A strong argument for educational reform at every level in order to make schooling truly equitable.




A vigorous argument against the entrenchment of elite interests in the nation’s higher-education system.

Colleges and universities are supposed to serve as levelers of the playing field, giving members of ethnic and economic minorities a chance at success. As it is, write Georgetown University scholars Carnevale and Strohl and education journalist Schmidt, the elite, “using selective colleges as gatekeepers,” has taken deliberate steps to limit access to power and wealth to its own members. “Instead of being havens of diversity,” they observe, “where Americans of all walks of life can learn from one another, many of our colleges and universities have become isolated communities, where students and faculty largely interact with those who are like them.” Although higher education is broadly accessible, it has also become highly stratified, with top-tier schools increasingly out of reach for students of limited means. Even when minority students do get into places such as Yale, the authors note, the dropout rate tends to be higher than that of white students because of a lack of support in the form of counselors, faculty advisers, and faculty who themselves are minority members. While the graduation rate at elite schools is 82%, it is only 49% at two- and four-year schools with large minority populations. (The minority graduation rate for black and Latino students at elite schools is 81%.) The authors attribute the country-club quality of elite schools in part to academic tracking that is growing ever stronger within K-12 schools, by means of which “low-income and racial-minority children have the odds stacked against them even before they enter kindergarten.” Against all this, they propose a number of correctives, including class-based affirmative action, noting that family-need measures are broadly popular even as ethnically based programs are not.

A strong argument for educational reform at every level in order to make schooling truly equitable.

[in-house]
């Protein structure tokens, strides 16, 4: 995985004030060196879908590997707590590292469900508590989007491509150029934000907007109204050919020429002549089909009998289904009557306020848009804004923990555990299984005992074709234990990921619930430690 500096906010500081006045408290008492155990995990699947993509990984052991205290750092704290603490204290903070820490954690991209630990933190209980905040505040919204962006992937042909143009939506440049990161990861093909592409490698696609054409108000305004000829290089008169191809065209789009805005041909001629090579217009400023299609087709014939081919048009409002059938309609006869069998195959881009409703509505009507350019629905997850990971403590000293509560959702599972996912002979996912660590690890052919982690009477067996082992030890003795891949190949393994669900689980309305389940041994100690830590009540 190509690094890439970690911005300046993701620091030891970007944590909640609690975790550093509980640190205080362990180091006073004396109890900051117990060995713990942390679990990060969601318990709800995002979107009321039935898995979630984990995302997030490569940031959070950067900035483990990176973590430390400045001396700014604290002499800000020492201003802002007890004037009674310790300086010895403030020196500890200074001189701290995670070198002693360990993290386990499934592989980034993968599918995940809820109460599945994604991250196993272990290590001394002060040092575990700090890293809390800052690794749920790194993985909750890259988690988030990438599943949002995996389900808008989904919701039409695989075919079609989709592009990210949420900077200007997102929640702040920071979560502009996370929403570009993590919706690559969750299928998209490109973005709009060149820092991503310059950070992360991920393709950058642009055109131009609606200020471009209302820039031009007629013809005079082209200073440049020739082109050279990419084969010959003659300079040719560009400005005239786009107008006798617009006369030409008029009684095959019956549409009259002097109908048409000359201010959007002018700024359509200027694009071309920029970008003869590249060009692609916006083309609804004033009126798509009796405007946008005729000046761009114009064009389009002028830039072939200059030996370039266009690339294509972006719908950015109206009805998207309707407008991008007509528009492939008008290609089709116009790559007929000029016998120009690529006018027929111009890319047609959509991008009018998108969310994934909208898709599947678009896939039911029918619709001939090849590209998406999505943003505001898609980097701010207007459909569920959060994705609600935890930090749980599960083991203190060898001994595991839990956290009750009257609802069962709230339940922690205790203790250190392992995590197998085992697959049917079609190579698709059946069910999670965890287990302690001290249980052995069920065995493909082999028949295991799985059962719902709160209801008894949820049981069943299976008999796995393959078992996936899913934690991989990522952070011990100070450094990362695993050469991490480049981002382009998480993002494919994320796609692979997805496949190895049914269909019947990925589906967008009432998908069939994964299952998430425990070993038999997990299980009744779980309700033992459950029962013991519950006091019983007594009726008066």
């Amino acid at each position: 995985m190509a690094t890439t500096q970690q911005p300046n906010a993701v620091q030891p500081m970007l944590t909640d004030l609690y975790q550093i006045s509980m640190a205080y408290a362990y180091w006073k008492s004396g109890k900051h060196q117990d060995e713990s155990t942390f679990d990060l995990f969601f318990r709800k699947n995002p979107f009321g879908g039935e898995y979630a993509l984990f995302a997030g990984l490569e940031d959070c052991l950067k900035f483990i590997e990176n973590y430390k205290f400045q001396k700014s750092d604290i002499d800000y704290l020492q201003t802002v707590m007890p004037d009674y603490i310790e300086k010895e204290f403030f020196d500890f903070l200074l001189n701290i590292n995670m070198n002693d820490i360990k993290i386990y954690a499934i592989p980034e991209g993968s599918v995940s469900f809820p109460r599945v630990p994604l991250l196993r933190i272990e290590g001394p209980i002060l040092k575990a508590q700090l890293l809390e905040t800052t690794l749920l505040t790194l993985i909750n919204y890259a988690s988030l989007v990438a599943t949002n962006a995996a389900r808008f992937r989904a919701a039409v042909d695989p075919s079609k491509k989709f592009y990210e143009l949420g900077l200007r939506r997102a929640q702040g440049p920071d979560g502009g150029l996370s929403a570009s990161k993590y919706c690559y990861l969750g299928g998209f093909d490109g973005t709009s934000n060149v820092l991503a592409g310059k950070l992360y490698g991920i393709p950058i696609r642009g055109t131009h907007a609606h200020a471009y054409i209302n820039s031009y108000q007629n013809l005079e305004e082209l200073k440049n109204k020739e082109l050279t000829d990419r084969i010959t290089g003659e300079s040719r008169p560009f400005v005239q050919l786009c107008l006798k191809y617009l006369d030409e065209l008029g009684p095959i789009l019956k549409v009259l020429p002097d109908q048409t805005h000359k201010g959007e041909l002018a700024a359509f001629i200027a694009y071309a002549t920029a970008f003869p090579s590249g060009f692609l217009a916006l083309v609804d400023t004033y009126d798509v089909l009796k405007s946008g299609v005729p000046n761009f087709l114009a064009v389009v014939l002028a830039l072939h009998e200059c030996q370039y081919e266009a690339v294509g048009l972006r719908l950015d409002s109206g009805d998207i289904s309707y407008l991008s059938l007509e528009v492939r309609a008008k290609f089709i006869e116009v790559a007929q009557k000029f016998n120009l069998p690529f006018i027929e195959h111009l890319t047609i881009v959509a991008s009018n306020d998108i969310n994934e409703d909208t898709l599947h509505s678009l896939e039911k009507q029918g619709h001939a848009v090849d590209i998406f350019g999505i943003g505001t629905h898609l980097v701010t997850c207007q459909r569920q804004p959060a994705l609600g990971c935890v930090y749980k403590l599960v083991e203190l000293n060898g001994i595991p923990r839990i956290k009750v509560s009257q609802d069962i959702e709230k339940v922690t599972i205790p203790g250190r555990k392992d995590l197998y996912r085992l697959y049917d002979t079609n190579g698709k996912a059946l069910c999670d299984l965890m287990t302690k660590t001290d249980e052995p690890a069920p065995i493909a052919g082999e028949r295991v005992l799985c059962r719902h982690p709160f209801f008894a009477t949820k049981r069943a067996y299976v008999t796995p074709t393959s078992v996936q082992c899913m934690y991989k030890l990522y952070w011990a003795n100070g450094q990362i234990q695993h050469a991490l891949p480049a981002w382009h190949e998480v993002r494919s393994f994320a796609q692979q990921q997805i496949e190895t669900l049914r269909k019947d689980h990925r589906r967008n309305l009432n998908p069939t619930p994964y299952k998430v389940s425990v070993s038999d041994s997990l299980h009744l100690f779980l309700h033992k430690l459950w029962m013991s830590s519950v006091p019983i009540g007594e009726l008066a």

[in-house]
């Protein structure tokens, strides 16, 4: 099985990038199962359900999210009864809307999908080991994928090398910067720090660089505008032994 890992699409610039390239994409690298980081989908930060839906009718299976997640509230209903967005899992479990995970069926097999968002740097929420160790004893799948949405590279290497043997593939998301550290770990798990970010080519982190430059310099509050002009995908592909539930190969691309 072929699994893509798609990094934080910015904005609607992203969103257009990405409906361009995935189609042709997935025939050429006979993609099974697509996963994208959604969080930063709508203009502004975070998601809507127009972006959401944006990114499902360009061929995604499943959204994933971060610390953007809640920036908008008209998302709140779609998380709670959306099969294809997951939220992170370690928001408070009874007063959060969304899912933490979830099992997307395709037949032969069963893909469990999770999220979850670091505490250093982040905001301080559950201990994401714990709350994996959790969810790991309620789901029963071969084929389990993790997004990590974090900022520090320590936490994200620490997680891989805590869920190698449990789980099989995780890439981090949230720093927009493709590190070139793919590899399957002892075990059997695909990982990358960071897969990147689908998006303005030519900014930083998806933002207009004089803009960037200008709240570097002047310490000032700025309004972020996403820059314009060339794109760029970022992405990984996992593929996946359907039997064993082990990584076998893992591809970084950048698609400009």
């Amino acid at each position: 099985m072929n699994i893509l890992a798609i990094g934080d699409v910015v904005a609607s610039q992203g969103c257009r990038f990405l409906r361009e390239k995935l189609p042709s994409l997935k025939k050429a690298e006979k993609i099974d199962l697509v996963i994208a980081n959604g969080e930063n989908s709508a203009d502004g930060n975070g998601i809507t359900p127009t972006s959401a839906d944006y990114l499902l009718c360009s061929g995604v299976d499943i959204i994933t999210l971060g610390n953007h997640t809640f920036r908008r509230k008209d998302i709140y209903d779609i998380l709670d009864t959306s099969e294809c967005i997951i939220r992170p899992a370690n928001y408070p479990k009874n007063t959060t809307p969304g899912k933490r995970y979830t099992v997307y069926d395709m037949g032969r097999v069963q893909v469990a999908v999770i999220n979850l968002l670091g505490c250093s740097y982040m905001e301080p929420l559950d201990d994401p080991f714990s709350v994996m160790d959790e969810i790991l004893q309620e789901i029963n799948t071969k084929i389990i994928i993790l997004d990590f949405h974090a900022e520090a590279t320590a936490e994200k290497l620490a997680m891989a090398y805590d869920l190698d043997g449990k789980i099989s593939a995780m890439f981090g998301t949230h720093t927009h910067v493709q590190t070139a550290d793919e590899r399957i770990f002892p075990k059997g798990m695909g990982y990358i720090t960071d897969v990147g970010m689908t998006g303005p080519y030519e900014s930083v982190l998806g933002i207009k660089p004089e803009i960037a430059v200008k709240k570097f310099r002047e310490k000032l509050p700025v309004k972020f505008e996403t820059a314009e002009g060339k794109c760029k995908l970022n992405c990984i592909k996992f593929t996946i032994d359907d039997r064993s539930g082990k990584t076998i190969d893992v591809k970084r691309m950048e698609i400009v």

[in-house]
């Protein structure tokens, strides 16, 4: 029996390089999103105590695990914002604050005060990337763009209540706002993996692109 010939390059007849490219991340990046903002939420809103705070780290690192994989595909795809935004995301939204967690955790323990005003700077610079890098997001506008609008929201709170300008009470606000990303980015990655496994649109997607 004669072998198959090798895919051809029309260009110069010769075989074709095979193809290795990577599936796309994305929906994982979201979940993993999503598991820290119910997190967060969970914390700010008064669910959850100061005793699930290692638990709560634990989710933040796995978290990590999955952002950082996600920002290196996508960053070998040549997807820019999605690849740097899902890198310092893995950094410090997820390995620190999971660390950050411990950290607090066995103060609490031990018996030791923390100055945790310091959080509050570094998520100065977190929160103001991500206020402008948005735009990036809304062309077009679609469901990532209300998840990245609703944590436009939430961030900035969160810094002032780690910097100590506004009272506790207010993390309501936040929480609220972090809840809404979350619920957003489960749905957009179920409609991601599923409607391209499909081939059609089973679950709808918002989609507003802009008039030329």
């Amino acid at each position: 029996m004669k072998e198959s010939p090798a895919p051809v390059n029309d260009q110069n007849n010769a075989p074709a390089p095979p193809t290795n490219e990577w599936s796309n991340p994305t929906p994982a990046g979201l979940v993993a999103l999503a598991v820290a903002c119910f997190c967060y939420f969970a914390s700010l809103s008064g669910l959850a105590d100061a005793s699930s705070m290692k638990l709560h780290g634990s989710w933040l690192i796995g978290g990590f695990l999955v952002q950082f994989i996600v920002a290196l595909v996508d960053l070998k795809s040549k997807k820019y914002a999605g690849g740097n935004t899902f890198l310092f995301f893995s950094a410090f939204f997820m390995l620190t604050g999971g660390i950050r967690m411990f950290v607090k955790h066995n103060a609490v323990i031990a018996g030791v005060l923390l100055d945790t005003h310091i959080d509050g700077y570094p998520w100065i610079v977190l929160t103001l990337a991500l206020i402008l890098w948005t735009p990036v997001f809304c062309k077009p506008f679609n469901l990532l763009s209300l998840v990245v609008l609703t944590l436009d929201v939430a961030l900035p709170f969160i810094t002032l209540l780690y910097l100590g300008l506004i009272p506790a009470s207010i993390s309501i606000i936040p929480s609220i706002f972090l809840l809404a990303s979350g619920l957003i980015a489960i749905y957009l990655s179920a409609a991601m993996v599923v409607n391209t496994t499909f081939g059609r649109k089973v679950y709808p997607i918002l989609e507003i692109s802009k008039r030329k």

Pub Date: May 19, 2020

ISBN: 978-1-62097-486-5

Page Count: 256

Publisher: The New Press

Review Posted Online: March 1, 2020

Kirkus Reviews Issue: March 15, 2020

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Carefully researched and chilling, if somewhat overwritten.


Comprehensive, myth-busting examination of the Colorado high-school massacre.

“We remember Columbine as a pair of outcast Goths from the Trench Coat Mafia snapping and tearing through their high school hunting down jocks to settle a long-running feud. Almost none of that happened,” writes Cullen, a Denver-based journalist who has spent the past ten years investigating the 1999 attack. In fact, Eric Harris and Dylan Klebold conceived of their act not as a targeted school shooting but as an elaborate three-part act of terrorism. First, propane bombs planted in the cafeteria would erupt during lunchtime, indiscriminately slaughtering hundreds of students. The killers, positioned outside the school’s main entrance, would then mow down fleeing survivors. Finally, after the media and rescue workers had arrived, timed bombs in the killers’ cars would explode, wiping out hundreds more. It was only when the bombs in the cafeteria failed to detonate that the killers entered the high school with sawed-off shotguns blazing. Drawing on a wealth of journals, videotapes, police reports and personal interviews, Cullen sketches multifaceted portraits of the killers and the surviving community. He portrays Harris as a calculating, egocentric psychopath, someone who labeled his journal “The Book of God” and harbored fantasies of exterminating the entire human race. In contrast, Klebold was a suicidal depressive, prone to fits of rage and extreme self-loathing. Together they forged a combustible and unequal alliance, with Harris channeling Klebold’s frustration and anger into his sadistic plans. The unnerving narrative is too often undermined by the author’s distracting tendency to weave the killers’ expressions into his sentences—for example, “The boys were shooting off their pipe bombs by then, and, man, were those things badass.” Cullen is better at depicting the attack’s aftermath. Poignant sections devoted to the survivors probe the myriad ways that individuals cope with grief and struggle to interpret and make sense of tragedy.

Carefully researched and chilling, if somewhat overwritten.

Pub Date: April 6, 2009

ISBN: 978-0-446-54693-5

Page Count: 406

Publisher: Twelve

Review Posted Online: May 20, 2010

Kirkus Reviews Issue: Feb. 15, 2009

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The sub-title of this book is "Reflections on Education with Special Reference to the Teaching of English in the Upper Forms of Schools." But one finds in it little about education, and less about the teaching of English. Nor is this volume a defense of the Christian faith similar to other books from the pen of C. S. Lewis. The three lectures comprising the book are rather rambling talks about life and literature and philosophy. Those who have come to expect from Lewis penetrating satire and a subtle sense of humor, used to buttress a real Christian faith, will be disappointed.

Pub Date: April 8, 1947

ISBN: 1609421477

Page Count: -

Publisher: Macmillan

Review Posted Online: Oct. 17, 2011

Kirkus Reviews Issue: April 1, 1947

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